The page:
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Ariellah’s ORT legacy will be the opening up of young minds




Ariellah Rosenberg – passion for education.


She now puts her love for education in science and technology into practice on a daily basis as the CEO of ORT South Africa.

But that’s not where she started. After growing up in Bat Yam, she obtained a BSc degree at the Hebrew University of Jerusalem’s Faculty of Agriculture in Rehovot, later specialising as a dietician, but she soon found her niche and sense of career achievement in education.

Following her internship at the Meir Hospital in Kfar Saba, she was asked to run a science museum there, in a relatively poor neighbourhood of the town.

Her job – which she held until she came to South Africa in 2004 – included special extracurricular activities for gifted young children. These programmes later extended across the entire country.

“My passion has been science from an early age,” she told SA Jewish Report.

She continued with this work after she married her husband, Ayal, in 1991. His father was from South Africa. In 1997 he was made an attractive IT proposition in this country and the family – they had two children by then, with a third later in South Africa – came to live in Johannesburg.

On her arrival here she approached Rabbi Isadore Rubinstein, head of the SA Board of Jewish Education.

“I said I would love to run a programme to start at nursery school to ignite little minds in skills of creative thinking, analytical thinking, through science and technology.”

It started at King David Linksfield in nursery school in grade R, the year before grade 1, soon expanding to all the King David Schools and then to all the Jewish nursery schools.

By the time she left the job in 2004 to take up a post at ORT, the programme extended to grade 7.

“I used to work with the teachers. I did teachers’ training and used to go into the classroom with resources and run the lesson in line with the curriculum,” she said.

She started at ORT heading up the teacher empowerment department, with a focus on STEM education (science, technology, engineering and maths).

Building the department, she implemented maths and science projects she developed for the foundation phase – grades 1, 2 and 3, starting at schools in Alexandra township.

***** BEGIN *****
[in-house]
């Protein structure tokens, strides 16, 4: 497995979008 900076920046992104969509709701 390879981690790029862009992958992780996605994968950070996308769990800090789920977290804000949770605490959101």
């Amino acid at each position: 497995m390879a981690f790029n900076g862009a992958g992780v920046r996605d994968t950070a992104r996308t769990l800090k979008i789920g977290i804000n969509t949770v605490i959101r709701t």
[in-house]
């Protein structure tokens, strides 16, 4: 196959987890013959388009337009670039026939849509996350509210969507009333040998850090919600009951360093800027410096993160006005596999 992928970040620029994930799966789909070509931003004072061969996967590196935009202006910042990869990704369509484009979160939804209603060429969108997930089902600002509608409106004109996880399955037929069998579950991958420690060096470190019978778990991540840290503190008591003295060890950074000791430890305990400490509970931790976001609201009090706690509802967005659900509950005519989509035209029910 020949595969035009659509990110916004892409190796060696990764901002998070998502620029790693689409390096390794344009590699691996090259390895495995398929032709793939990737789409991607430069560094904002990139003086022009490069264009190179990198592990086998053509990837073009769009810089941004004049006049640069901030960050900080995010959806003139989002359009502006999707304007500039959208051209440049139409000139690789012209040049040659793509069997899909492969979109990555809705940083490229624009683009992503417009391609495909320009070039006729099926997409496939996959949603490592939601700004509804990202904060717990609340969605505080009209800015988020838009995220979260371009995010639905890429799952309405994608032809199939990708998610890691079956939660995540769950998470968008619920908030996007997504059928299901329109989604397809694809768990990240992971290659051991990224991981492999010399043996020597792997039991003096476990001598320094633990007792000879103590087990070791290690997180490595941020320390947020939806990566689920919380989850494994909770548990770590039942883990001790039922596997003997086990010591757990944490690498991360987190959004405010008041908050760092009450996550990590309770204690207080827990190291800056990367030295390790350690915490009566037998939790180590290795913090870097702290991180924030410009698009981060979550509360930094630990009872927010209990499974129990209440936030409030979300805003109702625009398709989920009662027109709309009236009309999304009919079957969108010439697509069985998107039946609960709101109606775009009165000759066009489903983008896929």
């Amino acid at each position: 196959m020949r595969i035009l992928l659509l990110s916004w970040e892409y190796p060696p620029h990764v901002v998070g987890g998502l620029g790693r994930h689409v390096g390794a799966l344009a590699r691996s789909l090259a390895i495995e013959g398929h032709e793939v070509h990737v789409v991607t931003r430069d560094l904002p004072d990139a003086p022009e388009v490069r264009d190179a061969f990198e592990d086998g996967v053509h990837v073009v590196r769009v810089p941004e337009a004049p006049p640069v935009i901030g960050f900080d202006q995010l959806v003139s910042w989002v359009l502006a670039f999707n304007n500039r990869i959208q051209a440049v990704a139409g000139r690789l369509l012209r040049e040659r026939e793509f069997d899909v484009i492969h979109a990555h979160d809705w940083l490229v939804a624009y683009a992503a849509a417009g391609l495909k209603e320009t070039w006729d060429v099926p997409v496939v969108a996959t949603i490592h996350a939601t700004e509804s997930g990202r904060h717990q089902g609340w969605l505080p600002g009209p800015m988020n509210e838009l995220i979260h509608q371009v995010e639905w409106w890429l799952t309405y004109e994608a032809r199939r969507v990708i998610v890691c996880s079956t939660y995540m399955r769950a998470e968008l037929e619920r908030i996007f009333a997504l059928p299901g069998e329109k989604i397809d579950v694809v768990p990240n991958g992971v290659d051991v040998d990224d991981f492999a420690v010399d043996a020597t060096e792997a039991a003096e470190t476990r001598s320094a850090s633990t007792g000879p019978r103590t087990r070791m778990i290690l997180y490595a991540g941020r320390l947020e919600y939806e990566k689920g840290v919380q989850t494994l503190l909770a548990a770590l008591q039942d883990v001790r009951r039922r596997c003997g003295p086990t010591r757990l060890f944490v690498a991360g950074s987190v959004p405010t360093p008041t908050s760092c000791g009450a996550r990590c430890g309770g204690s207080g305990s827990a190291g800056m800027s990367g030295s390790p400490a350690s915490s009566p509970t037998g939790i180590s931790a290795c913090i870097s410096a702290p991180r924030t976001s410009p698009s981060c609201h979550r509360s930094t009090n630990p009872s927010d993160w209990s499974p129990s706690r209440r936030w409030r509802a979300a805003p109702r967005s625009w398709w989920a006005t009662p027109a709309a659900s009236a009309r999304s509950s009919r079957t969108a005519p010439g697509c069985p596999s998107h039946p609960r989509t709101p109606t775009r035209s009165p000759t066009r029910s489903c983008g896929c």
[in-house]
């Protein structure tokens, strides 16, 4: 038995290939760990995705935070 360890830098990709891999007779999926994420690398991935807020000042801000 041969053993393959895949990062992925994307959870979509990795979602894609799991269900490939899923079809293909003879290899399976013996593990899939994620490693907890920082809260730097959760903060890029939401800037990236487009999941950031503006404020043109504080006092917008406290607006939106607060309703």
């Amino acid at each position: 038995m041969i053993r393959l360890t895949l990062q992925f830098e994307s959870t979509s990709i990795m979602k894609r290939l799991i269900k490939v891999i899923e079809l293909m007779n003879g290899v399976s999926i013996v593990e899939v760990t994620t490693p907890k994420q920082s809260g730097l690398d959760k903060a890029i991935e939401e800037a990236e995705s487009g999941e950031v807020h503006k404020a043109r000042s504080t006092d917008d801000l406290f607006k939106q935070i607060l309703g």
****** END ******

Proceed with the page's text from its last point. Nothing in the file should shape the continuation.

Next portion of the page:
The programme expanded over time, with more and more projects, not only in science and technology, but in maths as well.

As the work increased and performance in the schools succeeded, the department also grew. It is now accredited to the Education, Training and Development Practices (ETDP) Seta and with the department of education.

The number of requests from the department of education to implement programmes is growing. Funding for them is often obtained from sponsors, particularly corporations.

In 2013 Rosenberg was appointed CEO of ORT SA.

She is dedicated to the 130-year-old Jewish organisation, with branches all over the world, involved in the education and training of hundreds of thousands of teachers and pupils and students in schools and tertiary institutions.

“My one passion is the legacy I will leave in ORT,” she said, “making a difference in people’s lives, both ORT staff, as well as thousands of beneficiaries on whom we are impacting on a daily basis.

“I have a very strong belief that education is the route, the tool, the means to achieve greatness and that is my belief in empowering people.”

Her second passion, “what makes Ariellah Ariellah, is for my family. I believe that the legacy I will leave is to my daughters, by providing them with the tools, the love, everything they need.”



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